Let’s admit that just like you have consciousness, you should admit that other men and women, chimps, and other mammals are conscious as well (feminists will surely forgive my ordering of the agents which wasn’t supposed to convey an idea). To claim otherwise really means to deny evolution. Squirrels may have poorer memory and abstract skills, ability to compute and generalize ideas etc., but this inferiority may be classified as “just another technicality”.
When it comes to the truly metaphysical, qualitative aspects of consciousness, squirrels simply have to be analogous to humans because all of us have common ancestors, too (and we’re composed of similar and similarly interconnected cells). To claim that squirrels aren’t conscious means to deny evolution and most of biology, too. There just can’t be a truly metaphysical difference between squirrels and humans.
We shouldn’t stop with squirrels. Biology teaches us that there’s nothing metaphysically different about mammals and there is nothing God-like about our common ancestors (including Jesus Christ if he or He existed, sorry), either. Birds or dinosaurs have to be self-aware, too. They don’t know how to manipulate with the information they are aware of too well but in principle, they must enjoy the analogous spiritual dimensions of consciousness as we do. They really feel well during a nice sunny day, too.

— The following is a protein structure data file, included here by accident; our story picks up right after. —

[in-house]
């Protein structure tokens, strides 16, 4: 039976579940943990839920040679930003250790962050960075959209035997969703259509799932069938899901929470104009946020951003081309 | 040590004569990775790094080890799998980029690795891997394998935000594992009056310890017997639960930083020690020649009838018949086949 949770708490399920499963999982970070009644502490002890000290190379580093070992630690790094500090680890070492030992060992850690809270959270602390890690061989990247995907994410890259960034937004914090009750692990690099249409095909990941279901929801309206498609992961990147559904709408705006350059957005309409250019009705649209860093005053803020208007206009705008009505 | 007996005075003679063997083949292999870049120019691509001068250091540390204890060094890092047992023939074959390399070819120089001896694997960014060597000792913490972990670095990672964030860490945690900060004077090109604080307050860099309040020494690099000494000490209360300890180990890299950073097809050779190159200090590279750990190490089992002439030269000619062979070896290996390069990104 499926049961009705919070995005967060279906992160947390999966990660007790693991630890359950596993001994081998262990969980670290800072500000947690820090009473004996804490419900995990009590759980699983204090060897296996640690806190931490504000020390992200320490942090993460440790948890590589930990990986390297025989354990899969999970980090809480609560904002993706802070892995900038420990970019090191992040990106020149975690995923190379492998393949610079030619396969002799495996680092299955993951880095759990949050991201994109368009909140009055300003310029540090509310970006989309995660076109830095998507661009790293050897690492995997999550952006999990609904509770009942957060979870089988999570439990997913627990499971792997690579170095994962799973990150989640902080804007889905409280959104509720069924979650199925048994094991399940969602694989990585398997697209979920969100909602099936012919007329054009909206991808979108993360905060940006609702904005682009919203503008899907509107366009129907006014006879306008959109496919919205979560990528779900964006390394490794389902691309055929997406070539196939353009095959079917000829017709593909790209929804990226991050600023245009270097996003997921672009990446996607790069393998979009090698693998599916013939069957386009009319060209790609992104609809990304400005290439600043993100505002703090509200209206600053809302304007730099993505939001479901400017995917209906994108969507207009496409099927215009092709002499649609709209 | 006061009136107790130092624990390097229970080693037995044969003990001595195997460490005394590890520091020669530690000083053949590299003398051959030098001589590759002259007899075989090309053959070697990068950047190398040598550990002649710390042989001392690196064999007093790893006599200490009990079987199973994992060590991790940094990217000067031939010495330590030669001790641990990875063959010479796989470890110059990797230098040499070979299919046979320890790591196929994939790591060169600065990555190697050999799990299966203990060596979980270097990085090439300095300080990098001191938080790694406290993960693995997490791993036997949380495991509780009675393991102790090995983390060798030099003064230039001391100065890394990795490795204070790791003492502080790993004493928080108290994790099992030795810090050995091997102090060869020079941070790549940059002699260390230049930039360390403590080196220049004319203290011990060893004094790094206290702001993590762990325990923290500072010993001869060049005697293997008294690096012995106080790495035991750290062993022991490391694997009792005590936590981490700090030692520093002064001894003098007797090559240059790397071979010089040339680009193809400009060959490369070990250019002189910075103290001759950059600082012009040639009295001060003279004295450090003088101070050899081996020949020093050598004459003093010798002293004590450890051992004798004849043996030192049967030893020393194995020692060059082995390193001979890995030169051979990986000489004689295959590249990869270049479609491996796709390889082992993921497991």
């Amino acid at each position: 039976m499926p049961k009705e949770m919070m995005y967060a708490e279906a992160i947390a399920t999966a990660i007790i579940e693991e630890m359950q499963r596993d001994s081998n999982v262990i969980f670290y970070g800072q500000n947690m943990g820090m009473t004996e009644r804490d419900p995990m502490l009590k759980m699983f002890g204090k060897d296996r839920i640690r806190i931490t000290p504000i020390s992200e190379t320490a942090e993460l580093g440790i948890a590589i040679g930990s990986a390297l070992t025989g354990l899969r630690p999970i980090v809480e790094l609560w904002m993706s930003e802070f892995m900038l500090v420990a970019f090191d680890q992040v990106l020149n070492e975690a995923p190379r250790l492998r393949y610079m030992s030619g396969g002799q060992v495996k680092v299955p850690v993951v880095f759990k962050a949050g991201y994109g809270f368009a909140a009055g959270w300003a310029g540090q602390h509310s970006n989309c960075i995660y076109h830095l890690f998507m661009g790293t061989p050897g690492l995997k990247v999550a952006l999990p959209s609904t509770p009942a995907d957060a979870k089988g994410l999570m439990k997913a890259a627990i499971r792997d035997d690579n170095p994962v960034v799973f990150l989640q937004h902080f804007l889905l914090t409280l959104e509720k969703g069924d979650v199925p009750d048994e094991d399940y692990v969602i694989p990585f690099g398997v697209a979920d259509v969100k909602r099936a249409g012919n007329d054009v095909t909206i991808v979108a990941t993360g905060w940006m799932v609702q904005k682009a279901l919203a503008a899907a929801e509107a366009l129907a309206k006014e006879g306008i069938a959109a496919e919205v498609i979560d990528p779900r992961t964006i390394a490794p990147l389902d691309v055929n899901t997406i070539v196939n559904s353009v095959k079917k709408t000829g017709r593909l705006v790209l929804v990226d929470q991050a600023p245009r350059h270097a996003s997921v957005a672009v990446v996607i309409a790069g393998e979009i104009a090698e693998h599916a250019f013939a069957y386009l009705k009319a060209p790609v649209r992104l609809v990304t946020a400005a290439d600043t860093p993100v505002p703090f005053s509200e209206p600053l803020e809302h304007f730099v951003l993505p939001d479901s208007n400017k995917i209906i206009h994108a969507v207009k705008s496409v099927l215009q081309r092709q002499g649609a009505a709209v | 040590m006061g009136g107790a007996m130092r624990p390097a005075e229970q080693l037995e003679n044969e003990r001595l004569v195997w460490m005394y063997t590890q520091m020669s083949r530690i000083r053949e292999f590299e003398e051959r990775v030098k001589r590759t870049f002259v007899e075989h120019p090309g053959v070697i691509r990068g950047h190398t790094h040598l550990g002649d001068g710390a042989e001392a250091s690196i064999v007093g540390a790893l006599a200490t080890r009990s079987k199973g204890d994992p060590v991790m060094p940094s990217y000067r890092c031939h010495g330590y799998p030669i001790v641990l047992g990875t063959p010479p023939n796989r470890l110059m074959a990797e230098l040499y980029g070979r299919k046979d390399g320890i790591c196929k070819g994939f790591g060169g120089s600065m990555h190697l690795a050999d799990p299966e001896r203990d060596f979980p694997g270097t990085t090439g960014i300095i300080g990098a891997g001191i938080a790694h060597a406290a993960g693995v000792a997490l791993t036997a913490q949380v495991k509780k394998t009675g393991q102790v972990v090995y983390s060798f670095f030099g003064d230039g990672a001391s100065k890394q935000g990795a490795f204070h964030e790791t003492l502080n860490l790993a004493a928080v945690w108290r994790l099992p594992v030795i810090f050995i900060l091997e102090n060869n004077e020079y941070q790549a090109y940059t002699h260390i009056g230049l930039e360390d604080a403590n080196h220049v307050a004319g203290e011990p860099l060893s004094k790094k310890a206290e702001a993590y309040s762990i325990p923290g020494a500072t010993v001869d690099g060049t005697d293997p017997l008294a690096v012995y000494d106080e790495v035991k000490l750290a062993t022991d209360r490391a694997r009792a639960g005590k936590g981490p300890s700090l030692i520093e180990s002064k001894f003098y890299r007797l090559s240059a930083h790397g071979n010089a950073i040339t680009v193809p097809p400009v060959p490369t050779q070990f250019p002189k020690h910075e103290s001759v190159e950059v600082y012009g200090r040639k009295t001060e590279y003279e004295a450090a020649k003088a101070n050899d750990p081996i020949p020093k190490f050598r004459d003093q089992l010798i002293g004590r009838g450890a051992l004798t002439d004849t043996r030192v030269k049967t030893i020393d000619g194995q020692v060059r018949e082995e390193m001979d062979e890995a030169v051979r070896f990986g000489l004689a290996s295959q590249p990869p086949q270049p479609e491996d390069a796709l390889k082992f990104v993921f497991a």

Technically this should be called: The Ape on the Monkey’s back but for sake of the imagery the title is more apt. When thinking of an ape we tend to think of a big beast and in case of a monkey a tiny one, whilst ofcourse the ape is the primate. Still it has a better ring to it.
We tend to think of ourselves as free autonomous conscious entities. We are human, and that makes us stand out. To my mind this is an oversimplistic view of reality.
As mammals evolved into primates the brain evolved too. But the principle of evolution being that existing systems are being extended, that caused additional brains to spring from the original basic brain, the brainstem, to take up the extra load.
All vertebrates have a brainstem like structure. It is the minimum needed to keep the body going. Nutrition, oxygenation, temperature, movement etc. are regulated by the brainstem.
With the evolution of the mammals a second outcrop started to develop. The limbic system.